Shot Online is a unique realistic 3D Golf MMO. Start by selecting one of the game’s six playable characters and advance your golf skills by competing against players online. With 18 courses, 7 characters and 9 different game modes Shot Online feels like a complete golfing experience.
Graphics: Medium Quality
EXP Rate: High
Filesize: 526 MB
Pros: +Unique gameplay. +Catchy music. +Great deal of variety (18 Courses, 7 Characters and 9 Game Modes).
Cons: -Games could take an incredibly long time. -Too much downtime (Waiting for your turn). -Graphics could use an upgrade.
Shot Online Overview
Come on, a Golf MMO? What a novel concept! I’m surprised that no other MMORPG publisher launched something similar. Well, OG Planet had Albatross18, an anime inspired cartoony golfing game, but that was recently shut down. So as it stands, Shot Online is the only golf MMO out there. Odds are if you’re like me the concept of a golf simulation sounds pretty boring, but the game is surprisingly fun. I’ve played Golf only once in real life and it wasn’t even remotely exciting, but luckily, I had a lot more fun in Shot Online than I did at real life Golf. The game has an incredibly amount of variety and simple yet effective game mechanics. If you’re even remotely interested in Golf, Shot Online is well worth the download.
Shot Online Screenshots
Shot Online Featured Video
Shot Online Review
By Omer Altay
When I first heard of Shot Online I immediately told myself I would give the game a try just because of the game’s novelty concept. When I hear the term ‘MMO sports game’, the first thing that pops into my head is some sort of extreme sports title like Project Powder or Project Torque, not a golfing game. Not to bash on golfing, but I figured that there would be some sort of Skateboarding or Football MMO released well before a golfing game, but I was wrong. The only other golfing MMO aside from Shot Online is Albatross18 by OG Planet, but that was unfortunately shut down recently. Albatross18 had cute cartoony graphics while Shot Online aimed to be more realistic. Looks like realistic beats cute graphics this time around. The game has an incredible amount of variety and solid game mechanics. If you’re even remotely interested in Golf, Shot Online is certainly worth checking out.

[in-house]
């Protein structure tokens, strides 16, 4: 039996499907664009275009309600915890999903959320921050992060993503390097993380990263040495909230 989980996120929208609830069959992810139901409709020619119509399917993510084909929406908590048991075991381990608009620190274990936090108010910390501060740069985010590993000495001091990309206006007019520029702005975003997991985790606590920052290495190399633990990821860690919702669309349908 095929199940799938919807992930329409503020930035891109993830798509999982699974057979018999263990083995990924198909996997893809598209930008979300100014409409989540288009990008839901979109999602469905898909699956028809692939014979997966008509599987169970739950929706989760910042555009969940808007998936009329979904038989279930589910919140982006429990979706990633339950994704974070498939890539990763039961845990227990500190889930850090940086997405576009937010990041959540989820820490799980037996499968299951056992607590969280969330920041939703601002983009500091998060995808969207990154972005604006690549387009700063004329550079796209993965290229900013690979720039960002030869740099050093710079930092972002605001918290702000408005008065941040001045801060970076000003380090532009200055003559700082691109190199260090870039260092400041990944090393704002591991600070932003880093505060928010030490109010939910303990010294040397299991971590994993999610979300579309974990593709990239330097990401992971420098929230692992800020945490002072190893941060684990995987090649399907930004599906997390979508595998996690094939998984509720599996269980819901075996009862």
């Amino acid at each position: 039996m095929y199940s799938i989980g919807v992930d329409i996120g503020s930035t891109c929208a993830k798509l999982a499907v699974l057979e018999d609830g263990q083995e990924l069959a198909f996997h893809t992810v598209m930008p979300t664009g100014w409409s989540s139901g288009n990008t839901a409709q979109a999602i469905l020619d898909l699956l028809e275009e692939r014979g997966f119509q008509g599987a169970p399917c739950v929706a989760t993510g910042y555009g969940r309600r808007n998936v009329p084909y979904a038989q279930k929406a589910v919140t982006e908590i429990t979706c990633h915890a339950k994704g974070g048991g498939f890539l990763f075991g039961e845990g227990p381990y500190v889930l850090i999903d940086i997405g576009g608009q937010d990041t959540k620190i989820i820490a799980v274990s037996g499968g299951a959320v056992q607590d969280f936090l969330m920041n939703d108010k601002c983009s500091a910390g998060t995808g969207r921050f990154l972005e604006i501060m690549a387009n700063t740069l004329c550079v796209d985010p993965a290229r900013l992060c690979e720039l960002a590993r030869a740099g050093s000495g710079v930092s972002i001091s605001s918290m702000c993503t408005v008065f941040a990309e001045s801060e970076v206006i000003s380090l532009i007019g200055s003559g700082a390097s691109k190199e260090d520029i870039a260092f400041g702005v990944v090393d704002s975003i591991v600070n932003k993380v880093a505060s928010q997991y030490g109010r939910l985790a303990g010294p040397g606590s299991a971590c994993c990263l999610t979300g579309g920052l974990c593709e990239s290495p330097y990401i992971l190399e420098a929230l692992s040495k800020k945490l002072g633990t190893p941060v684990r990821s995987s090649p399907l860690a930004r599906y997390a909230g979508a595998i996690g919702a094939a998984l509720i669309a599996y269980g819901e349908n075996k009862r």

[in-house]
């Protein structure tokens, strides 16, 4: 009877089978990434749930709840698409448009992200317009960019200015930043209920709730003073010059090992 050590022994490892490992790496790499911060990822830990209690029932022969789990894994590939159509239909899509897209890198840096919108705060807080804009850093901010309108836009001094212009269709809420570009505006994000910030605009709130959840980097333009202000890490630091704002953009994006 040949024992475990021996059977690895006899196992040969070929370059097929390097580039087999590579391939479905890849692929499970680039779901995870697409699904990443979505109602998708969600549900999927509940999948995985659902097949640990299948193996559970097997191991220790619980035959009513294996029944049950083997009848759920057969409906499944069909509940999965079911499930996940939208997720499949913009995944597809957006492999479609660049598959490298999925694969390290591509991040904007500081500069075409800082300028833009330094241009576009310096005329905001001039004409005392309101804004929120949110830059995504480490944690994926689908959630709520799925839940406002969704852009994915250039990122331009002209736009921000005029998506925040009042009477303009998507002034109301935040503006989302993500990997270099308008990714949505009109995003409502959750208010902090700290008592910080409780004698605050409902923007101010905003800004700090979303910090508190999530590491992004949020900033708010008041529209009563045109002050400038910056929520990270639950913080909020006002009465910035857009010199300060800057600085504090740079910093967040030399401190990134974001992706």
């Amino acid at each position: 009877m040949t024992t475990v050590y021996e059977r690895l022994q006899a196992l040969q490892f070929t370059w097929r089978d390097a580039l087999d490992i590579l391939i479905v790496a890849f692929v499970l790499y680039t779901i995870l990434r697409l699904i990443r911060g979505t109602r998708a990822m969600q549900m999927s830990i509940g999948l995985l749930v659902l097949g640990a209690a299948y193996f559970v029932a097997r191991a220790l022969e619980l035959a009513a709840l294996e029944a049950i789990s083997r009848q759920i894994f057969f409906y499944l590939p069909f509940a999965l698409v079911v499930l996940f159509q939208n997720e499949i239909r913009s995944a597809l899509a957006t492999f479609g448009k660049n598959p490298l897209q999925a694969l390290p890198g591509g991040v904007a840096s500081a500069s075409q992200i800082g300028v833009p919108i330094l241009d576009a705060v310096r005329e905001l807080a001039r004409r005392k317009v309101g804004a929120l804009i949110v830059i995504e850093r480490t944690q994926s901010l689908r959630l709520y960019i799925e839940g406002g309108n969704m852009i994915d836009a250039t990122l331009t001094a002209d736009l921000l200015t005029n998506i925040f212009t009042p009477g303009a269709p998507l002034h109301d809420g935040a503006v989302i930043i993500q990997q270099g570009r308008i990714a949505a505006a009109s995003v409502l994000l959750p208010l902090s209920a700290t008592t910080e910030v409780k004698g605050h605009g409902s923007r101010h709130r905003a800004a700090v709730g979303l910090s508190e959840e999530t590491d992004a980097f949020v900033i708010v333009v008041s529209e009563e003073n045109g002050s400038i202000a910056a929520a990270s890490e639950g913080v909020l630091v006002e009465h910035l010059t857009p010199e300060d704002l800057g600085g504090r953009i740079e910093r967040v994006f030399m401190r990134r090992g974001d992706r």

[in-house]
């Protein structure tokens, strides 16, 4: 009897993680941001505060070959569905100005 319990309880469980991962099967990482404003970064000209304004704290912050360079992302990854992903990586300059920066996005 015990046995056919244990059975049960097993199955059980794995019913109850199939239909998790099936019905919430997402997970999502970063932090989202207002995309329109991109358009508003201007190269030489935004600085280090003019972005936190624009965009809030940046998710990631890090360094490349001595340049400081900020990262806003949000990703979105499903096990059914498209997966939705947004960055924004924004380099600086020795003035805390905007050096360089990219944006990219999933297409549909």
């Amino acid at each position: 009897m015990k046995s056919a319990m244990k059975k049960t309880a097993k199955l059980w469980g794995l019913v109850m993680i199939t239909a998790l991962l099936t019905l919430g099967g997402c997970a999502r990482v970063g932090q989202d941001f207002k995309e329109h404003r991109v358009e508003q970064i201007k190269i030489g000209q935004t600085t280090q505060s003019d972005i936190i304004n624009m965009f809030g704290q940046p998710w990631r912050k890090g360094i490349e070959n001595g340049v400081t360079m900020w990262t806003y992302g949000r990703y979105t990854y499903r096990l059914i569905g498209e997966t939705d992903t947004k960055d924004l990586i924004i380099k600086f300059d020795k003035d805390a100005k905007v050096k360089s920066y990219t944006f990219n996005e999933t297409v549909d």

The first thing that I noticed in Shot Online was the game’s lack of character customization. Far too many games neglect this simple yet incredibly important feature, and unfortunately Shot Online does as well. The game has seven avatars and each has their own strengths and weaknesses. The number of avatars is great, but the game would have felt more original if players could actually customize their avatar rather than simply selecting a premade one. Upon actually entering the game I was presented with the game’s tutorial. It was short, rewarding and informative, so I recommend players pay attention. Upon finishing the tutorial I found my character in the game’s town ‘square’. The square area in Shot Online is a place outside of the game’s many golf courses where players can walk around, purchase items, obtain quests and socialize. It’s basically the ‘hub’ of the Shot Online world where players can access all of the other parts of the game. What really makes Shot Online so enjoyable though is its simple, yet fun gameplay.